When boarding the flight, 14 of the 15 got on ok, but I didn’t. Packing lightly isn’t something that comes easily to me so I ended up shelling out £40 to Easyjet as my bag needed to go in the hold, due to its weight and size. What I wasn’t expecting was that this charge would mean that Easyjet didn’t do anything with it, as it turned out they wanted me to take it to the plane – what was the charge for again?

After a 4 hour flight we arrived in Turkey, all wide eyed to what we were about to experience. The trip to the hotel was achieved by boarding almost all forms of public transport, starting with a bus trip then a boat ride and ending with a tram journey.

On arrival at the hotel everyone seemed keen to get a shower and fresh clothes, but this was delayed when the hotel manager could only inform us that our booking was cancelled and we had no rooms.  After many phone calls and haggling we managed to get a hotel in a neighbouring street, which actually seemed better than the original.

The Sqn at the Çanakkale Martyrs Memorial

The Sqn at the Çanakkale Martyrs Memorial

I had pretty much learnt that Turkish people are quite friendly people who are big on hospitality and making there guests welcome. It was also very evident about  their national pride, as most of the Turkish flags are big enough to be seen for miles.

We also made sure the trip was packed with cultural visits to various places of interest within Istanbul. Sgt Walshe being the tour guide was a bonus, as it made visits to the Hagia Sophia and the city walls come to life……The man is a walking encyclopaedia!

We were also all tasked in teams of three with answering questions related to the Gallipoli conflict a few weeks before the trip, this was to encourage us to study more about the history and the understand the purpose of the trip. Many of the presentations were very well put together, and each team took it in turns to present theirs throughout the visit.

On the last full day of the trip we made the long journey from Istanbul to Gallipoli, which was only interrupted by the mini bus having a cam belt snap.  Once the trip resumed we could look forward to seeing all the beaches that the Allied Forces landed.  Here we saw the difficult terrain the Allied forces had to fight on, and were better able to appreciate why the landings had resulted in such huge casualties and the ultimate failure of the campaign.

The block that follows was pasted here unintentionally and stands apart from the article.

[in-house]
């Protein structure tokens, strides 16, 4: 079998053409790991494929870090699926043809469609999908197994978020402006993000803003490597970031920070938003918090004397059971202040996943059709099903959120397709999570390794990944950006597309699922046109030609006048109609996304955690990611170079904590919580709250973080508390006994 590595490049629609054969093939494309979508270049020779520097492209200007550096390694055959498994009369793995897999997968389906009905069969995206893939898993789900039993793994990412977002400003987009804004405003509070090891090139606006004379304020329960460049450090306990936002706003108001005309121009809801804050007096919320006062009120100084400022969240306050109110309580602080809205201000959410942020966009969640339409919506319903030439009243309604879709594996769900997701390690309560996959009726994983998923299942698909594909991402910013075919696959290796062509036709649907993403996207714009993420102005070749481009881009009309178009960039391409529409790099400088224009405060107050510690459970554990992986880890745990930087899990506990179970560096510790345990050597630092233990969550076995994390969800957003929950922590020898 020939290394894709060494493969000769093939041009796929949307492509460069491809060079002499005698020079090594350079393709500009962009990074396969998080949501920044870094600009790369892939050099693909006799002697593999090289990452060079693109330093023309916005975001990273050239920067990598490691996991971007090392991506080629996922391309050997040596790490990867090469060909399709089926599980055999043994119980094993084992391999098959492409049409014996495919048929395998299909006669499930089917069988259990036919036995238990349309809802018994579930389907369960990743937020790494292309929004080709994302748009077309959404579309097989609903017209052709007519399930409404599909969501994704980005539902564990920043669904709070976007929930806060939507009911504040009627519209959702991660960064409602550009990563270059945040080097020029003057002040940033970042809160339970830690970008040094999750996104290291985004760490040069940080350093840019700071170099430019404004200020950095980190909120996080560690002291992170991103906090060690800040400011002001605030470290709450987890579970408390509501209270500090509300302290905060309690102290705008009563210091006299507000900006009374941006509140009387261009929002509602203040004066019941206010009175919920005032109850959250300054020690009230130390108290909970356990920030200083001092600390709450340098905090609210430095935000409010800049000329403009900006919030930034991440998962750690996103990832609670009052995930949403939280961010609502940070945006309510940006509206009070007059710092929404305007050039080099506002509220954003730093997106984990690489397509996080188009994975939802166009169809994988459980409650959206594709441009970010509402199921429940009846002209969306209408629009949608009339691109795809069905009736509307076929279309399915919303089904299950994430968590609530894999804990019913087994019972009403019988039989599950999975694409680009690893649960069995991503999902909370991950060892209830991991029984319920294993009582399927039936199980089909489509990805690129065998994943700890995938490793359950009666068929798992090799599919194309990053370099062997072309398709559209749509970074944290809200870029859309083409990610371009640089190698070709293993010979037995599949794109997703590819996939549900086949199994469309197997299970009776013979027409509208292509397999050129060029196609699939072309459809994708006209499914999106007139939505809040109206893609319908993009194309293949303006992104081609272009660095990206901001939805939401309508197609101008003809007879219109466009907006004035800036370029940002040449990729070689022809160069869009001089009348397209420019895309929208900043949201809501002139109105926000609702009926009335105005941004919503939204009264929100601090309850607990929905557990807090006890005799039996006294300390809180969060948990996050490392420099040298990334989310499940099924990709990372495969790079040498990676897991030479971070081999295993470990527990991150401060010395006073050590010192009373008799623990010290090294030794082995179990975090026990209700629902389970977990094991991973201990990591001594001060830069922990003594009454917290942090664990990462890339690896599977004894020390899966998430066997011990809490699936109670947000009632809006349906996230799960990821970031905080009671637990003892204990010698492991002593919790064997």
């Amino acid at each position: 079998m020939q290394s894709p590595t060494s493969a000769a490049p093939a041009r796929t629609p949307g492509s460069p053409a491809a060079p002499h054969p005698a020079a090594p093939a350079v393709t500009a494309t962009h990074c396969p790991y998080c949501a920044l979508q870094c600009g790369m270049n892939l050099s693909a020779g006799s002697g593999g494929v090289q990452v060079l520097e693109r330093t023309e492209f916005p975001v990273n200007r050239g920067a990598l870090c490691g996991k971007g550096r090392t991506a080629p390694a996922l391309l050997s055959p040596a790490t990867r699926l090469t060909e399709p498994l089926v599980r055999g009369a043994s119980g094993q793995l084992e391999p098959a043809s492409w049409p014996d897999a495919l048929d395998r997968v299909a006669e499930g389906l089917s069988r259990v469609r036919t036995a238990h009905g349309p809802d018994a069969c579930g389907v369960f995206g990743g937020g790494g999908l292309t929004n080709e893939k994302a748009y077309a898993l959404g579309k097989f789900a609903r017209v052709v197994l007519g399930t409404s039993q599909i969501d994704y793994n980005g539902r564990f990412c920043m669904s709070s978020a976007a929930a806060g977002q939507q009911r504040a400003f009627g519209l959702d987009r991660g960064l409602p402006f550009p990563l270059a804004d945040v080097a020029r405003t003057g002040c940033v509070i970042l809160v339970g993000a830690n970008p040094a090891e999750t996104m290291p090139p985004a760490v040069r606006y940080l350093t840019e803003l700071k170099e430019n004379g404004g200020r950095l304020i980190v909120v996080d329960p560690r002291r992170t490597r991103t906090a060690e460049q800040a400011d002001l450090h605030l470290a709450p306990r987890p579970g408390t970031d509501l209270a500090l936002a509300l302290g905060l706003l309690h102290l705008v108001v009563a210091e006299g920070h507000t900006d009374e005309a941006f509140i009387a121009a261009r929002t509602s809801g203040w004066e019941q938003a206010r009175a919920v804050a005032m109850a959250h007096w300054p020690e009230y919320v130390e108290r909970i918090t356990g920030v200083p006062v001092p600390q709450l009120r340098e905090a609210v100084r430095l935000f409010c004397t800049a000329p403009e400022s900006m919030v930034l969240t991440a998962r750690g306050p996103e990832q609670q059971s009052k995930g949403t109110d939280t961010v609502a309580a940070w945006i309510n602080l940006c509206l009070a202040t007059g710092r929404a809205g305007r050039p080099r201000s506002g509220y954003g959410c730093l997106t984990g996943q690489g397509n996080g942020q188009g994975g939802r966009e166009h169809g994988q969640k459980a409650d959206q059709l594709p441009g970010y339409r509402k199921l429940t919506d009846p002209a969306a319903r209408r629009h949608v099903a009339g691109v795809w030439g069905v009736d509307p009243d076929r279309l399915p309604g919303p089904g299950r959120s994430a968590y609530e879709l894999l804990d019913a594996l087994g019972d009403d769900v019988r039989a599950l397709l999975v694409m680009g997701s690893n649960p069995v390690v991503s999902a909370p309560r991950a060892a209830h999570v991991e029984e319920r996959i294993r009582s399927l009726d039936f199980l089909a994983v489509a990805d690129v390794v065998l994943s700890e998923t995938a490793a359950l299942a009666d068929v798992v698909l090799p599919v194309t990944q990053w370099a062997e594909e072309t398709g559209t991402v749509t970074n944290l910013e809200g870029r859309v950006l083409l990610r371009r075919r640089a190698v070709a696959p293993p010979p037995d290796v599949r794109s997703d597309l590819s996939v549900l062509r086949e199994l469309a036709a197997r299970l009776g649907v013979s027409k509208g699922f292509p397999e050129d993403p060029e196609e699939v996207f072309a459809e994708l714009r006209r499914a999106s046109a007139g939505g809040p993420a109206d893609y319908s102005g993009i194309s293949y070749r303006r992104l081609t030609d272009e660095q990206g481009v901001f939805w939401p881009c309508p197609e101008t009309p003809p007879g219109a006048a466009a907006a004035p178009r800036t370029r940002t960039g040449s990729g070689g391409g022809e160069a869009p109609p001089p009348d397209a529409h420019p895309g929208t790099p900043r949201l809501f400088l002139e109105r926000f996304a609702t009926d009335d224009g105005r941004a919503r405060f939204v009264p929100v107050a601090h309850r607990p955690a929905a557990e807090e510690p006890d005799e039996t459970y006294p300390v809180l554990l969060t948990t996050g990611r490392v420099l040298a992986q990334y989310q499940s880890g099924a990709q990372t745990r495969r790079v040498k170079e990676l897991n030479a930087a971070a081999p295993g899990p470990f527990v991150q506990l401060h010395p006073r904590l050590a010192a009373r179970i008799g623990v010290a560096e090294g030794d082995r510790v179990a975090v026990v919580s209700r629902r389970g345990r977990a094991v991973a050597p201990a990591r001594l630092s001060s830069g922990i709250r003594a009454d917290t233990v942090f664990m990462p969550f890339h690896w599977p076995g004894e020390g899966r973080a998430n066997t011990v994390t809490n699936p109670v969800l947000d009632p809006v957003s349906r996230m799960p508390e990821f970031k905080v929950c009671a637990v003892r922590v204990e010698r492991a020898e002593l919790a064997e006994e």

I for one hadn’t realised the task ANZAC forces had in taking the cove. Having seen the film of the event, and now actual visiting it I could now fully understand why they struggled to move forward. The Turkish forces had tactical supremacy as they occupied the high ground.  I had also learnt from the trip that allied forces may have actually been successful if the British had continued to make ground and keep momentum, of which they didn’t.

At the British forces memorial WO2 Hunt was able to locate the name of a family member who fell all those years ago. Whilst it was interesting to see all the different Regiments and units that no longer exist, it did remind us of the huge loss of life that was a result of the failed mission of taking the Gallipoli peninsula.

The visit to one of the beaches that British forces landed on turned out to be quite an experience. Craters still exist in the soil along with pieces of shrapnel, and bullet cases. I even found some pottery but was quickly told that it wasn’t that old and I was just picking up rubbish.

Having seen the film about Gallipoli I now know that visiting is a lot more beneficial to learning about history. It gives a sense you were there, and also the conditions the men were in.  Hopefully we can all learn something from the mistakes made all those years ago.

Battlefield tours have a huge role to play in education. Sometimes a book or film isn’t enough, seeing the very place and understanding the reasons for the outcome can become more apparent from a visit. I would recommend anyone to attend a battlefield tour, not just to learn, but also to pay our respects to those who fell.

LCpl Will Dawe

For more information on 135 Independent Geographic Squadron Royal Engineers please visist http://www.serfca.org/en-gb/reservists/ta/135independentgeographicsquadronre.aspx

Exercise Cockney Etrangeres


Tech Task

Whilst on annual camp, 135 Geographic Squadron RE was tasked with carrying out a live technical task – to produce orienteering maps of four areas on the island of Jersey in order to practice our core GIS and Data Collection skills. This essentially involved two disciplines in three stages, Data Survey and map production using ARC GIS 10 (Geographic Information Systems).

The first stage involved the GIS team to conduct a desktop study of existing geographic data.  The field computer banks were transported from Ewell to Jersey Field Squadron HQ via MAN trucks and set up as a working Geo cell.  Using existing aerial imagery of the designated orienteering areas, the GIS team interpreted and plotted overlays on top of the imagery according to the international orienteering map standards.  Due to the fact that the imagery was five years old, features, both manmade and natural had to be verified.  Interpretation of the imagery could be incorrect and there was a requirement to go into the area to confirm and gather information.  For example, what looked like a grassy field on the imagery could now in fact be an impenetrable field classed ‘as wooded area’.

The Hon Col Dr Vanessa Lawrence being shown one of the new orienteering maps by SSM Les Hunt